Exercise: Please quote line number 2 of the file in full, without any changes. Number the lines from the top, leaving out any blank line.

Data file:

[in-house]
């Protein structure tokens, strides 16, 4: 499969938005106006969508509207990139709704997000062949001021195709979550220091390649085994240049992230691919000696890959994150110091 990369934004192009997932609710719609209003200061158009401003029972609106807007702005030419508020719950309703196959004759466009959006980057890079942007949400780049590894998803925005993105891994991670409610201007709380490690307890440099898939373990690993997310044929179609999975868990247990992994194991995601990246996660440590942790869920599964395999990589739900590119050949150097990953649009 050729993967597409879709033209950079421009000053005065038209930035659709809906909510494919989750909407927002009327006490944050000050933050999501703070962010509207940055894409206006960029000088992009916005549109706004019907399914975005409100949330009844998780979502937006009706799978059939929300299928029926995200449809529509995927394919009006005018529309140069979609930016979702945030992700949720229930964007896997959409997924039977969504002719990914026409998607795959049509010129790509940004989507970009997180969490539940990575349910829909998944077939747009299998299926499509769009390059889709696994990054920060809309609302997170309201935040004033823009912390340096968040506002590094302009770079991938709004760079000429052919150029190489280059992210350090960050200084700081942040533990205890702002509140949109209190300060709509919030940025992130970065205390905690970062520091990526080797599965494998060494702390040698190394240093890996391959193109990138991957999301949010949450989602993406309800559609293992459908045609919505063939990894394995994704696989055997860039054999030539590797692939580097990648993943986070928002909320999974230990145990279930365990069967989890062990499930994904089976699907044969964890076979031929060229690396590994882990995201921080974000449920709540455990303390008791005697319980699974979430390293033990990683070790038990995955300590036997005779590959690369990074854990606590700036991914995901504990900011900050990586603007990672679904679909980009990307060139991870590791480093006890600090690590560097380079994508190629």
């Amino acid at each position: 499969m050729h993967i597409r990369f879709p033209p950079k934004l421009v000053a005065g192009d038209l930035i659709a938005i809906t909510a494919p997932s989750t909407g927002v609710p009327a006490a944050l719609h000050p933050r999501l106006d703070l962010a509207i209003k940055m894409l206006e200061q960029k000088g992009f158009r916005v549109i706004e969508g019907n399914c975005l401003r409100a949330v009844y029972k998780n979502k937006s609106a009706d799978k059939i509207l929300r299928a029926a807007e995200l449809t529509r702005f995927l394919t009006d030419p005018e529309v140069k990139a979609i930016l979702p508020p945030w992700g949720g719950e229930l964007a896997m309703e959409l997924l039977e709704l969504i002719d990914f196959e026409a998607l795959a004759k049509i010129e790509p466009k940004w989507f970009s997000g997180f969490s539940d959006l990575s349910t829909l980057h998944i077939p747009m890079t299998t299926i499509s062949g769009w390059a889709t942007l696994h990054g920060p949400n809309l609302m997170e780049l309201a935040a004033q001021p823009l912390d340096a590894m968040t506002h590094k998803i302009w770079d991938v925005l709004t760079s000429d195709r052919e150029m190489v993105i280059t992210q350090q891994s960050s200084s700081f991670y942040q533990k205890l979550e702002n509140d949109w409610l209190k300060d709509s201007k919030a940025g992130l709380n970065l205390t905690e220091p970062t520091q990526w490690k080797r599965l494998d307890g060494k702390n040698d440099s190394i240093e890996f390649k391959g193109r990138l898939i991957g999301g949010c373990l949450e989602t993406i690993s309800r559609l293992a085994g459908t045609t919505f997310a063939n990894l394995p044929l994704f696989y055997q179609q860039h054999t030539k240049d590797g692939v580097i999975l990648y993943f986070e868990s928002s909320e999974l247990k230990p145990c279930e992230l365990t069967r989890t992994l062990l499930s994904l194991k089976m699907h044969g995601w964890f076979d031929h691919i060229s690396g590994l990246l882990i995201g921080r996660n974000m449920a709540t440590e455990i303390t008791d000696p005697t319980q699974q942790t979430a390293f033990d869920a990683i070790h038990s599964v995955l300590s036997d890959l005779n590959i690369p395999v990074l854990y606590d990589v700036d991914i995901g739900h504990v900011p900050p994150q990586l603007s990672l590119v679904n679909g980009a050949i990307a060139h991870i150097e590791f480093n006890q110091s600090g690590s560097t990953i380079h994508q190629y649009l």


């Protein structure tokens, strides 16, 4: 499969938005106006969508509207990139709704997000062949001021195709979550220091390649085994240049992230691919000696890959994150110091 990369934004192009997932609710719609209003200061158009401003029972609106807007702005030419508020719950309703196959004759466009959006980057890079942007949400780049590894998803925005993105891994991670409610201007709380490690307890440099898939373990690993997310044929179609999975868990247990992994194991995601990246996660440590942790869920599964395999990589739900590119050949150097990953649009 050729993967597409879709033209950079421009000053005065038209930035659709809906909510494919989750909407927002009327006490944050000050933050999501703070962010509207940055894409206006960029000088992009916005549109706004019907399914975005409100949330009844998780979502937006009706799978059939929300299928029926995200449809529509995927394919009006005018529309140069979609930016979702945030992700949720229930964007896997959409997924039977969504002719990914026409998607795959049509010129790509940004989507970009997180969490539940990575349910829909998944077939747009299998299926499509769009390059889709696994990054920060809309609302997170309201935040004033823009912390340096968040506002590094302009770079991938709004760079000429052919150029190489280059992210350090960050200084700081942040533990205890702002509140949109209190300060709509919030940025992130970065205390905690970062520091990526080797599965494998060494702390040698190394240093890996391959193109990138991957999301949010949450989602993406309800559609293992459908045609919505063939990894394995994704696989055997860039054999030539590797692939580097990648993943986070928002909320999974230990145990279930365990069967989890062990499930994904089976699907044969964890076979031929060229690396590994882990995201921080974000449920709540455990303390008791005697319980699974979430390293033990990683070790038990995955300590036997005779590959690369990074854990606590700036991914995901504990900011900050990586603007990672679904679909980009990307060139991870590791480093006890600090690590560097380079994508190629």